Background information / subject knowledge for teacher
Great Zimbabwe, or ‘houses of stone’, is the name given to
hundreds of great stone ruins spread out over a 500 sq km (200 sq
mi) area within the modern-day country of Zimbabwe, which itself
is named after the ruins.
The ruins can be broken down into three distinct architectural
groups. They are known as the Hill Complex, the Valley Complex
and the famous Great Enclosure. Over 300 structures have been
located so far in the Great Enclosure. The types of stone structures
found on the site give an indication of the status of the citizenry.
Structures that were more elaborate were built for the kings and
situated further away from the centre of the city. It is thought that
this was done in order to escape sleeping sickness.
What little evidence exists suggests that Great Zimbabwe also
became a centre for trading, with artefacts suggesting that the city
formed part of a trade network extending as far as China. Chinese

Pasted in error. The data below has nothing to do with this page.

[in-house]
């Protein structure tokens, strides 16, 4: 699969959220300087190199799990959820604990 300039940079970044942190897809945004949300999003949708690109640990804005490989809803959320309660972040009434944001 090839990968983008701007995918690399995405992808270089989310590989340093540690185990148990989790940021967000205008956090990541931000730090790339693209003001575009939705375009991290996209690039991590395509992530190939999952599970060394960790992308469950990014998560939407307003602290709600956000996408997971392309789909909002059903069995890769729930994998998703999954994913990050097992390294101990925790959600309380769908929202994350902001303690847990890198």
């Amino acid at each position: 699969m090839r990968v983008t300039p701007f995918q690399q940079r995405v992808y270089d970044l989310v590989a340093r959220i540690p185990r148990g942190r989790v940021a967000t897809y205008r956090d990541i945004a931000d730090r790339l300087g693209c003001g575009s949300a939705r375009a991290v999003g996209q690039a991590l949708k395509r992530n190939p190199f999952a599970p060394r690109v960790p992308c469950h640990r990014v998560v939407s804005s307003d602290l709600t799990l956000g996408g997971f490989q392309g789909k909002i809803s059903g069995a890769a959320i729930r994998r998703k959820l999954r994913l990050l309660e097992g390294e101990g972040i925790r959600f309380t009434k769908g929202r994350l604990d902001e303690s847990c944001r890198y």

pottery shards, coins from Arabia, glass beads and other non-local
items have been excavated at Zimbabwe.
Nobody knows for sure why the site was eventually abandoned.
Perhaps it was due to drought, perhaps due to disease or it simply
Using different forms of evidence in history: Resources page 1
could be that the decline in the gold trade forced the people who
inhabited Great Zimbabwe to look elsewhere.
The ruins of Great Zimbabwe have been a UNESCO World Heritage
Site since 1986.
Adapted from: Wikipedia, Website
Using different forms of evidence in history: Resources page 2